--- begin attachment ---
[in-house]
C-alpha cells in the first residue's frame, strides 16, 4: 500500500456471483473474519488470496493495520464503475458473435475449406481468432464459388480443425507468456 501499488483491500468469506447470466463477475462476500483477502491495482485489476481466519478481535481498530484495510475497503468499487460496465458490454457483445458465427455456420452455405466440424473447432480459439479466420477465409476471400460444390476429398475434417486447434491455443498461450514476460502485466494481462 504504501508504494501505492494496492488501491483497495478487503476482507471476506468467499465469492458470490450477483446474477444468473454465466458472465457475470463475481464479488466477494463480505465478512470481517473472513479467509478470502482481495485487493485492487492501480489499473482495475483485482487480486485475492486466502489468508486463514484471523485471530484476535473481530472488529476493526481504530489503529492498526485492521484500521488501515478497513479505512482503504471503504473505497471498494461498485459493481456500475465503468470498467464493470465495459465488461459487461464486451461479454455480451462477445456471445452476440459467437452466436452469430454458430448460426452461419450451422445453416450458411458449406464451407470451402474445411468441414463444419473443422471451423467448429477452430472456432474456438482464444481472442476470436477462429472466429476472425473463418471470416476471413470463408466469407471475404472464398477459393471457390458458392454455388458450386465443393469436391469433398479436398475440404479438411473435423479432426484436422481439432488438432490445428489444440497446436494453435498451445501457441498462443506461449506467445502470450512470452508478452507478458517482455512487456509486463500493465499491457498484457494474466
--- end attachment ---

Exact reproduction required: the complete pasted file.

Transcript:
[in-house]
C-alpha cells in the first residue's frame, strides 16, 4: 500500500456471483473474519488470496493495520464503475458473435475449406481468432464459388480443425507468456 501499488483491500468469506447470466463477475462476500483477502491495482485489476481466519478481535481498530484495510475497503468499487460496465458490454457483445458465427455456420452455405466440424473447432480459439479466420477465409476471400460444390476429398475434417486447434491455443498461450514476460502485466494481462 504504501508504494501505492494496492488501491483497495478487503476482507471476506468467499465469492458470490450477483446474477444468473454465466458472465457475470463475481464479488466477494463480505465478512470481517473472513479467509478470502482481495485487493485492487492501480489499473482495475483485482487480486485475492486466502489468508486463514484471523485471530484476535473481530472488529476493526481504530489503529492498526485492521484500521488501515478497513479505512482503504471503504473505497471498494461498485459493481456500475465503468470498467464493470465495459465488461459487461464486451461479454455480451462477445456471445452476440459467437452466436452469430454458430448460426452461419450451422445453416450458411458449406464451407470451402474445411468441414463444419473443422471451423467448429477452430472456432474456438482464444481472442476470436477462429472466429476472425473463418471470416476471413470463408466469407471475404472464398477459393471457390458458392454455388458450386465443393469436391469433398479436398475440404479438411473435423479432426484436422481439432488438432490445428489444440497446436494453435498451445501457441498462443506461449506467445502470450512470452508478452507478458517482455512487456509486463500493465499491457498484457494474466